The humble, but earnest request, which I have to make to your Majesty, which is suggested by this observation, is, that your Majesty would be graciously pleased to direct, that the Report, and the papers which accompany it, and which, for that
purpose, I venture to transmit to your Majesty with this letter, may be examined, and then returned to me, authenticated as correct, under the signature of some person, who, having attested their accuracy, may be able to prove it.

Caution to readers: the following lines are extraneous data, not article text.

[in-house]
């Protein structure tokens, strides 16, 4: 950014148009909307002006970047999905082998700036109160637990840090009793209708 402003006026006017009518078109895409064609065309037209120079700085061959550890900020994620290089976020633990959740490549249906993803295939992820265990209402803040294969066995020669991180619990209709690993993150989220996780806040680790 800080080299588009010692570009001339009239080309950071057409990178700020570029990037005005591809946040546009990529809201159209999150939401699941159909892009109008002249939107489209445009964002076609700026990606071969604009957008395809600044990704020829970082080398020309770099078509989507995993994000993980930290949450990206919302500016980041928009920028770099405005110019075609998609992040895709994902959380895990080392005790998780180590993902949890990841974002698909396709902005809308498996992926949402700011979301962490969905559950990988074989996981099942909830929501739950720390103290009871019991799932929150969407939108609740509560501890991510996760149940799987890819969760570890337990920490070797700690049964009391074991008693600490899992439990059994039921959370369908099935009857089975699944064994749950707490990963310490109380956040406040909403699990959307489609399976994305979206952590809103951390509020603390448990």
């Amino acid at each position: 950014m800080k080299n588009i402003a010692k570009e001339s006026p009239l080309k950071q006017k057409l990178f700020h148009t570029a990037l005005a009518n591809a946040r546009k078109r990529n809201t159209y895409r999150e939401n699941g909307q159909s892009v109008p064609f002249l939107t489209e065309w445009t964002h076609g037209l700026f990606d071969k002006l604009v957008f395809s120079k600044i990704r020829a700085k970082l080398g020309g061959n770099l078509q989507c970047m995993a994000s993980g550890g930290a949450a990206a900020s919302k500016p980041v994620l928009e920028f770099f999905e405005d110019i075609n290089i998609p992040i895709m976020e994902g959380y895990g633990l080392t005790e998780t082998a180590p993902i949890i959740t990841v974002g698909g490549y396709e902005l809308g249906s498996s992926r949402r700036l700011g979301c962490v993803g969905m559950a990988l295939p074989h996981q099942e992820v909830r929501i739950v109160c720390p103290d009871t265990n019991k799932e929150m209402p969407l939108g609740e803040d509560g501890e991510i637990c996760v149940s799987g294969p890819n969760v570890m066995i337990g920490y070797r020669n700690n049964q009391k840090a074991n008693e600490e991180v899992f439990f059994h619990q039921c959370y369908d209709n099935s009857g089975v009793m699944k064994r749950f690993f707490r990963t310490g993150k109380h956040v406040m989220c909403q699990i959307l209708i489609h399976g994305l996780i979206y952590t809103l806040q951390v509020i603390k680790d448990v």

In the second place, it has been observed to me, that the Report proceeds, by reference to certain written declarations, which the Commissioners describe as the necessary foundation of all their proceedings, and which contain, as I presume, the charge or information against iny conduct. Yet copies of these written declarations have not been given to me. They are described indeed, in the Report, as consisting in certain statements, respecting my conduct, imputing not only, gross impro